Telecommuters -- Do You Have to Pay Them for Travel When They Come Into the Office?

Telecommuters -- Do You Have to Pay Them for Travel When They Come Into the Office?More people are telecommuting than ever before. Some of this is temporary, but many companies (and employees) realize that permanent telecommuting is better for everyone involved. Other workers are telecommuting part-time or coming in solely to attend meetings.

This brings up an issue: While employees do not need to be compensated for regular commutes, they need and deserve travel compensation. How do you know when a trip into the office for a remote employee constitutes travel, according to IRS regulations and wage and labor laws in California?

Essentially, when do you have to pay a worker who normally commutes for coming into the office?

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When Are Employers Responsible for Paying Travel Time for Telecommuting Employees?

In general, normal commuting time is non-compensable. This includes commuting time for employees who are in the office two or three days a week on a regular schedule. You are not required to pay your employees for the time they spend commuting.

However, you are required to pay employees for time spent traveling between job sites. This can lead to the argument that if their home is a job site, then they should be paid for the time spent coming into the office. As the remote worker does not have a standard commute time, then any time spent coming in is in addition. 

Employers are generally not required to pay for standard commutes even when an employee reports to multiple locations, unless the commute is "substantially longer," which can apply to employees who telecommute. The less frequently you require the employee to report to the office, the more likely you will be expected to pay for their travel time. 

Also, in California specifically, you have to pay employees for travel time if you require them to use your transportation (such as a shuttle bus) rather than their own. This comes up rarely, as in most cases, employee shuttle buses are an option, not mandatory.

In other words, if Betty is working in the office three days a week and telecommuting two, you should not pay for her commute. However, Jane, who telecommutes full time, should be paid for the time spent coming into the required monthly meeting.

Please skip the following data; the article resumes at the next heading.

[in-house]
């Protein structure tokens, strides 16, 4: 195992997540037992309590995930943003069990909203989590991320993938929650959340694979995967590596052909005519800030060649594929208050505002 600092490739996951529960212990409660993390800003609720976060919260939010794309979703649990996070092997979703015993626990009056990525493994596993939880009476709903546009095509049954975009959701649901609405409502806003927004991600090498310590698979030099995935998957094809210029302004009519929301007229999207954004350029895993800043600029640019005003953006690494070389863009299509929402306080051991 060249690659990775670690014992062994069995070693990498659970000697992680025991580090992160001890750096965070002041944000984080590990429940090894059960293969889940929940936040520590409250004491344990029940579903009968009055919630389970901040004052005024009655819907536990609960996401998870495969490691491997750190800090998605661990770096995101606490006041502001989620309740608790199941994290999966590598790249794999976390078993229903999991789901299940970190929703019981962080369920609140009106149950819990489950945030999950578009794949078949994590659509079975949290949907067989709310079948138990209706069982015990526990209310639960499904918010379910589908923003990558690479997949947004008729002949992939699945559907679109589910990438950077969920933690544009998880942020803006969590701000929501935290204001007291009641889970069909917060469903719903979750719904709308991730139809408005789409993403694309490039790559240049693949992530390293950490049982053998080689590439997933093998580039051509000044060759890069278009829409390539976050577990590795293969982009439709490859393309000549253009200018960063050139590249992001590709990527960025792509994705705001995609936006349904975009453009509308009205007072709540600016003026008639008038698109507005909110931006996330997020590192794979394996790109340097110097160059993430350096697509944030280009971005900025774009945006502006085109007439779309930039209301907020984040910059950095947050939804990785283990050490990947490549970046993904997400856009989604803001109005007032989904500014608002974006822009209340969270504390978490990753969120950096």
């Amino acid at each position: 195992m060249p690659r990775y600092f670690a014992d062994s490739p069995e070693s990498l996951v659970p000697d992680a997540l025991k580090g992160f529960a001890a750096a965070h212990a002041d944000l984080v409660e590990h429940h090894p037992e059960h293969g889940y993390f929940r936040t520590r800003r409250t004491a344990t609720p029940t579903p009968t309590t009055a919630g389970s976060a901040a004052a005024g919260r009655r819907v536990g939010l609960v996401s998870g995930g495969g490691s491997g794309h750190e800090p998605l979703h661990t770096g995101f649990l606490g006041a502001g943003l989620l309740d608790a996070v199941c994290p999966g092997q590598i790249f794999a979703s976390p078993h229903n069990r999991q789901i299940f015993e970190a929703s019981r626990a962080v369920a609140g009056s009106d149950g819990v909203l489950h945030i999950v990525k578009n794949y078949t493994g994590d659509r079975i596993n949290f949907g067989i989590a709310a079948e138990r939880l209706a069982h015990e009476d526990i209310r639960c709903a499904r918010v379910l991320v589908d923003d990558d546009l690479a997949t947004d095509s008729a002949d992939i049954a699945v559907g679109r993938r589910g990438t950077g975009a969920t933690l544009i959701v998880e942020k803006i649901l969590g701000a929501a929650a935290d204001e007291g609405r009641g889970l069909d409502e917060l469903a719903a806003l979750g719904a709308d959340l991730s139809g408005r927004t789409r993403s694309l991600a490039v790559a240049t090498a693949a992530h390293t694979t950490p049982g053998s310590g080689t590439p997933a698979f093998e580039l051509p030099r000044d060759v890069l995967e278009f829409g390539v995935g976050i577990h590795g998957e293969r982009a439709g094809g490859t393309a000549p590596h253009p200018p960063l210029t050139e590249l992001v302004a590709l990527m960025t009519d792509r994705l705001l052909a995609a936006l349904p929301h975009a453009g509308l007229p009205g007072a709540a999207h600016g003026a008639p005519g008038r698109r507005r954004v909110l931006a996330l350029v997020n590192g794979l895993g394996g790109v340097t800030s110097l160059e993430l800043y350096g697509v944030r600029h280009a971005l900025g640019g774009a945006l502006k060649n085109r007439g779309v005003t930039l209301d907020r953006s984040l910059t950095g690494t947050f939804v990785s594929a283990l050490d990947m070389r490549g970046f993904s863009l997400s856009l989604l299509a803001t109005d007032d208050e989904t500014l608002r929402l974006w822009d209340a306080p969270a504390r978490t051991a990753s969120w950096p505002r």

If you have remote workers who live far away and are reporting for infrequent meetings, then you might come up against another travel time rule. Generally, you only have to compensate for travel time during an employee's regular work hours, unless they have to work during the trip.

However, California requires employers to compensate for time spent driving, as a passenger on another mode of transportation, or obtaining tickets/checking baggage. This is not the case in all states. You can, however, pay your employee less than their normal hourly rate. Exempt employees do not need to be paid for travel time.

You can get around this by never having telecommuting employees report in, but it's sometimes necessary. For example, you may need to bring everyone into work on a project that requires all hands on deck and can't be done remotely, such as sending out a large physical mailing. You might also bring employees in for face-to-face meetings at intervals to help support company culture.

What are the Penalties for Noncompliance?

It's essential to get it right. All companies have to comply with the California minimum wage laws, even if you only have one employee (or only one employee in the state). If you are in California and have remote workers who come into the office, the California Labor Code may also apply.

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Penalties for noncompliance can include enforcement proceedings and civil liability. In most cases, noncompliance comes up when an affected employee sues you for breaking the rules. Your liability insurance may not cover these kinds of suits, which might include back pay, liquidated damages, and waiting for time penalties, which apply to terminated employees.

For example, Jane lives in New Mexico, but you need her to fly into San Diego for a meeting. You fail to pay her for the time she spends sitting on an airplane. She finds out that while that is not compensable time under Federal law, it is in California, and that California law applies. She sues you, and you are forced to pay her back wages and possibly liquidated damages. You might have to pay her the $20/hr you usually pay her, or you might have to pay her twice the minimum wage. Plus, you will probably have to cover her legal costs.

This can be pretty hefty for what might be seen as a simple mistake.

All of this is extremely complicated, and this is where partnering with a PEO comes in. A PEO has the expertise needed to help you determine when travel time must be paid, especially when dealing with complicated telecommute situations.

While regular commuting time is non-compensable, different rules can apply to telecommuters who rarely come into the office. These rules can get particularly complicated when dealing with remote workers in different states. A PEO can help you keep all of these rules straight and avoid liability for mistakes. Check out our blog to find out more.

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